Lavr Kornilov

From Kazakhstan Encyclopedia

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Lavr Georgiyevich Kornilov (Template:Lang-ru, Template:IPA-ru; 18 August 1870 – 13 April 1918) was a military intelligence officer, explorer, and general in the Imperial Russian Army during World War I and the ensuing Russian Civil War. He is today best remembered for the Kornilov Affair, an unsuccessful endeavor in August/September 1917 that purported to strengthen Alexander Kerensky's Provisional Government, but which led to Kerensky eventually having Kornilov arrested and charged with attempting a coup d'état, and ultimately undermined the rule of Kerensky; strengthening the claims and power of the soviets, and the Bolshevik party.[1]

Pre-revolutionary career

One story relates how Kornilov was originally born as a Don Cossack Kalmyk named Lorya Dildinov and adopted in Ust-Kamenogorsk, Russian Turkestan (now Kazakhstan) by the family of his mother's brother, the Russian Cossack Khorunzhiy George Kornilov, whose wife was of Kazakh origin.[2][3] But his sister wrote that he had not been adopted, had not been a Don Cossack, and that their mother had Polish and Altai Oirot descent. (Though their language was not a Kalmyk/Mongolian one, but because of their Asian race and their history in the Jungar Oirot (Kalmyk) state, Altai Oirots were called Altai Kalmyks by Russians. They were not Muslims or Kazakhs.) But Boris Shaposhnikov, who served with Petr Kornilov, the brother of Lavr, in 1903, mentioned the "Kyrgyz" ancestry of their mother - this name was usually used in reference to Kazakhs in 1903.[4] Kornilov's Siberian Cossack father was a friend of Potanin (1835-1920), a prominent figure in the Siberian autonomy movement.[5]

Kornilov entered military school in Omsk in 1885 and went on to study at the Mikhailovsky Artillery School in St. Petersburg in 1889. In August 1892 he was assigned as a lieutenant to the Turkestan Military District, where he led several exploration missions in Eastern Turkestan, Afghanistan and Persia, learned several Central Asian languages, and wrote detailed reports about his observations.

Kornilov returned to St. Petersburg to attend the Mykolayiv General Staff Academy and graduated as a captain in 1897. Again refusing a posting at St. Peterburg, he returned to the Turkestan Military District, where he resumed his duties as a military-intelligence officer.

During the Russo-Japanese War of 1904-1905 Kornilov became the Chief of staff of the 1st Infantry Brigade, and was heavily involved in the Battle of Sandepu (January 1905) and the Battle of Mukden (February/March 1905). He was awarded the Order of St. George (4th class) for bravery and promoted to the rank of colonel.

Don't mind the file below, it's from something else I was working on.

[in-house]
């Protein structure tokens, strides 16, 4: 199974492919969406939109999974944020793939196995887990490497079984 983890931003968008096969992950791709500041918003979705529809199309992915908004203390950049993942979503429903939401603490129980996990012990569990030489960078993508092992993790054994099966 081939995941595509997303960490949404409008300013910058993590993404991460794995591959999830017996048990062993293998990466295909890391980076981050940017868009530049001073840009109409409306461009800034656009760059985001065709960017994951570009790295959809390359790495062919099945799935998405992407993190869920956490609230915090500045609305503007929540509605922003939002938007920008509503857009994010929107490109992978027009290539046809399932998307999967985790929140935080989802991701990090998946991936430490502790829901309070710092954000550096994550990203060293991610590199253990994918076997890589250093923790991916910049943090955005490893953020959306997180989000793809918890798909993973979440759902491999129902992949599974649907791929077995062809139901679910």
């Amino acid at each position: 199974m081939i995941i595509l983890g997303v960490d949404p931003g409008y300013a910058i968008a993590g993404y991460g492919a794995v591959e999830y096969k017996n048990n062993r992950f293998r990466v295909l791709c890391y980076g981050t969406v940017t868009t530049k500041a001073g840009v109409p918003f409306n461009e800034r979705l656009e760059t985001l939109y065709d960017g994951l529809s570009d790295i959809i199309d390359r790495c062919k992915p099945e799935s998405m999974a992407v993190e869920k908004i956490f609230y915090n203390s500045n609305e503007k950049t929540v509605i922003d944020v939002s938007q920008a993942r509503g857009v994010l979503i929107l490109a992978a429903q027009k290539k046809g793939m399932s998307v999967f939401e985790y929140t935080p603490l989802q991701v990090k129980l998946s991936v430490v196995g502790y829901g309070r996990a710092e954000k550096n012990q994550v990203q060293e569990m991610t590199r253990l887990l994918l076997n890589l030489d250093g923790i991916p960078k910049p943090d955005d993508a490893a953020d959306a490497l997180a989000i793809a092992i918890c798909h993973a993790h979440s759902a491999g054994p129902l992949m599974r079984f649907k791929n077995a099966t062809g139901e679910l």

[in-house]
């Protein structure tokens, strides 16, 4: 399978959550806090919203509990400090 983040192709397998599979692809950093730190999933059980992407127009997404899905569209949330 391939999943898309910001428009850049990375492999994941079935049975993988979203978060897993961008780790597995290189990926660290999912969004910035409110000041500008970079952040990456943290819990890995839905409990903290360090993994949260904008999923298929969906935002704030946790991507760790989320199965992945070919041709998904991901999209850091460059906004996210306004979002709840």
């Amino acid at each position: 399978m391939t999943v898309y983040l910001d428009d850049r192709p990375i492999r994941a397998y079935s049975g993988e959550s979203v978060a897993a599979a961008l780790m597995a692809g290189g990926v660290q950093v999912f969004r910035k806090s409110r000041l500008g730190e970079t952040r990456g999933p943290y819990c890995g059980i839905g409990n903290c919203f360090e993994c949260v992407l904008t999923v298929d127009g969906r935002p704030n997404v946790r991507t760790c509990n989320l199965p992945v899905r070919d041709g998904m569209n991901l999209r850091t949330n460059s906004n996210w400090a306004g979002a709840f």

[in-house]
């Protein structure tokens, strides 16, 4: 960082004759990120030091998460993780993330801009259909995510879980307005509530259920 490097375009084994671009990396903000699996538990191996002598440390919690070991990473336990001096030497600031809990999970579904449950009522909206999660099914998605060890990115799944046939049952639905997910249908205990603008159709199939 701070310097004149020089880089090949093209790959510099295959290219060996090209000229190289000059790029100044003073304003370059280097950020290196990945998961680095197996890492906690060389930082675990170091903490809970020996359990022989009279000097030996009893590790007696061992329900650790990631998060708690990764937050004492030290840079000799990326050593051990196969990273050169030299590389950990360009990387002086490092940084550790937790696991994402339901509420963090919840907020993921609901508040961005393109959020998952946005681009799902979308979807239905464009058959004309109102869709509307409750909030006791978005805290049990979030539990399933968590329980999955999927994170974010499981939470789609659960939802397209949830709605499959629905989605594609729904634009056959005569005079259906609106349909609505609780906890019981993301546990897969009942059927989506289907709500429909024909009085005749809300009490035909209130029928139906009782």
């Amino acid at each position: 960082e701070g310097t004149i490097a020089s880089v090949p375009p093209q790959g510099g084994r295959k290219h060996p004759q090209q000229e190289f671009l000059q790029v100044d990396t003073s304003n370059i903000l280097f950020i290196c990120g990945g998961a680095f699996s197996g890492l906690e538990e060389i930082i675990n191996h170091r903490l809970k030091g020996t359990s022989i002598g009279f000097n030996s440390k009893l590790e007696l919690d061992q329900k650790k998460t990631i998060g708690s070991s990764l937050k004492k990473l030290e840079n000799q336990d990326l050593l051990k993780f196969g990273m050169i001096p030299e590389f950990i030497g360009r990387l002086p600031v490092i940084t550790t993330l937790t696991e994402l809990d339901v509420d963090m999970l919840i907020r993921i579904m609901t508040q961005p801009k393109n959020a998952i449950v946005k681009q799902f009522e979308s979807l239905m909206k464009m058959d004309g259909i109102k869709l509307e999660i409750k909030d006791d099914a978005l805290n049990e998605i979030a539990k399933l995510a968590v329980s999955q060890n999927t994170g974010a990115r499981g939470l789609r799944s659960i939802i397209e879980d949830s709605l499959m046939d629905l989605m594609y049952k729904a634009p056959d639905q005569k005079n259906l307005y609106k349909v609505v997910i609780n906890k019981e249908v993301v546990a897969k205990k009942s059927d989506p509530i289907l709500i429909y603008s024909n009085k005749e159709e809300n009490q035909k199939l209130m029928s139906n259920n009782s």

Following the end of the war, Kornilov served as military attache in China from 1907 to 1911. He studied the Chinese language, traveled extensively (researching data on the history, traditions and customs of the Chinese, which he intended to use as material for a book about life in contemporary China), and regularly sent detailed reports to the General Staff and Foreign Ministry. Kornilov paid much attention to the prospects of cooperation between Russia and China in the Far East and met with the future president of China, Chiang Kai-shek. In 1910 Kornilov was recalled from Beijing, but remained in St. Petersburg for only five months before departing for western Mongolia and Kashgar to examine the military situation along China's border with Russia. On 2 February 1911 he became Commander of the 8th Infantry Regiment of Estonia, and was later appointed commander of the 9th Siberian Rifle Division, stationed in Vladivostok.

In 1914, at the start of World War I, Kornilov was appointed commander of the 48th Infantry Division, which saw combat in Galicia and the Carpathians. In 1915, he was promoted to the rank of major general. During heavy fighting, he was captured by the Austrians in April 1915, when his division became isolated from the rest of the Russian forces. After his capture, Field Marshal Conrad, the commander of the Austro-Hungarian Army, made a point of meeting him in person. As a major general, he was a high-value prisoner of war, but in July 1916 Kornilov managed to escape back to Russia and return to duty.